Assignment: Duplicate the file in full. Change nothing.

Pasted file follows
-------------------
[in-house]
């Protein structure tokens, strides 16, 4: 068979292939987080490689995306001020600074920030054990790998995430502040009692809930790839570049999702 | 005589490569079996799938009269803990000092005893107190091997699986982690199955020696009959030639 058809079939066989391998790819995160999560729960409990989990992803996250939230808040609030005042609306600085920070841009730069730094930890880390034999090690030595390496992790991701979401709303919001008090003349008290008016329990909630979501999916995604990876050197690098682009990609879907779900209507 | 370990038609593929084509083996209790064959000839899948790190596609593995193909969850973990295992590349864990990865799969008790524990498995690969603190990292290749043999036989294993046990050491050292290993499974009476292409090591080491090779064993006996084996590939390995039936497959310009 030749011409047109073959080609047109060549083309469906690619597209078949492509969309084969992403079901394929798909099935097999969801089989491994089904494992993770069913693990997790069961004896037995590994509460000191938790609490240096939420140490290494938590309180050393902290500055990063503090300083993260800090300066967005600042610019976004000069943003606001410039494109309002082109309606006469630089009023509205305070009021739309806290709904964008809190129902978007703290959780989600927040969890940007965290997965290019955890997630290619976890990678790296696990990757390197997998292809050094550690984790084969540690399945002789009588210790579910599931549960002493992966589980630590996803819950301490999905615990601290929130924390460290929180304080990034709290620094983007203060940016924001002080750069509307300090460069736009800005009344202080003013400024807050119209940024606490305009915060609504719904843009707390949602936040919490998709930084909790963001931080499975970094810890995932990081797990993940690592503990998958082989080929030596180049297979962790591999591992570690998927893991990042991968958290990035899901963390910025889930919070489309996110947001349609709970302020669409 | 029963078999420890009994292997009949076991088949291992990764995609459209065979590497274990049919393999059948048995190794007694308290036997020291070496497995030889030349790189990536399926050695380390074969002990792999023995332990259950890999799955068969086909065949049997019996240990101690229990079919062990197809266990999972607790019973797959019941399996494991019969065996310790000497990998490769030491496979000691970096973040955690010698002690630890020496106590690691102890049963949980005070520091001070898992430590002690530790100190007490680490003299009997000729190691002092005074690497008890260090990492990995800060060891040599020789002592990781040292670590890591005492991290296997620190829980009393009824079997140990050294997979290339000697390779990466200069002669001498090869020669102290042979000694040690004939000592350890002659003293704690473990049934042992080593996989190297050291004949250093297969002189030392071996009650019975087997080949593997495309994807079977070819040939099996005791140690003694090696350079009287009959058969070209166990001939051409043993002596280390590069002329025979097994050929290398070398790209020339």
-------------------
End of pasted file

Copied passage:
[in-house]
């Protein structure tokens, strides 16, 4: 068979292939987080490689995306001020600074920030054990790998995430502040009692809930790839570049999702 | 005589490569079996799938009269803990000092005893107190091997699986982690199955020696009959030639 058809079939066989391998790819995160999560729960409990989990992803996250939230808040609030005042609306600085920070841009730069730094930890880390034999090690030595390496992790991701979401709303919001008090003349008290008016329990909630979501999916995604990876050197690098682009990609879907779900209507 | 370990038609593929084509083996209790064959000839899948790190596609593995193909969850973990295992590349864990990865799969008790524990498995690969603190990292290749043999036989294993046990050491050292290993499974009476292409090591080491090779064993006996084996590939390995039936497959310009 030749011409047109073959080609047109060549083309469906690619597209078949492509969309084969992403079901394929798909099935097999969801089989491994089904494992993770069913693990997790069961004896037995590994509460000191938790609490240096939420140490290494938590309180050393902290500055990063503090300083993260800090300066967005600042610019976004000069943003606001410039494109309002082109309606006469630089009023509205305070009021739309806290709904964008809190129902978007703290959780989600927040969890940007965290997965290019955890997630290619976890990678790296696990990757390197997998292809050094550690984790084969540690399945002789009588210790579910599931549960002493992966589980630590996803819950301490999905615990601290929130924390460290929180304080990034709290620094983007203060940016924001002080750069509307300090460069736009800005009344202080003013400024807050119209940024606490305009915060609504719904843009707390949602936040919490998709930084909790963001931080499975970094810890995932990081797990993940690592503990998958082989080929030596180049297979962790591999591992570690998927893991990042991968958290990035899901963390910025889930919070489309996110947001349609709970302020669409 | 029963078999420890009994292997009949076991088949291992990764995609459209065979590497274990049919393999059948048995190794007694308290036997020291070496497995030889030349790189990536399926050695380390074969002990792999023995332990259950890999799955068969086909065949049997019996240990101690229990079919062990197809266990999972607790019973797959019941399996494991019969065996310790000497990998490769030491496979000691970096973040955690010698002690630890020496106590690691102890049963949980005070520091001070898992430590002690530790100190007490680490003299009997000729190691002092005074690497008890260090990492990995800060060891040599020789002592990781040292670590890591005492991290296997620190829980009393009824079997140990050294997979290339000697390779990466200069002669001498090869020669102290042979000694040690004939000592350890002659003293704690473990049934042992080593996989190297050291004949250093297969002189030392071996009650019975087997080949593997495309994807079977070819040939099996005791140690003694090696350079009287009959058969070209166990001939051409043993002596280390590069002329025979097994050929290398070398790209020339």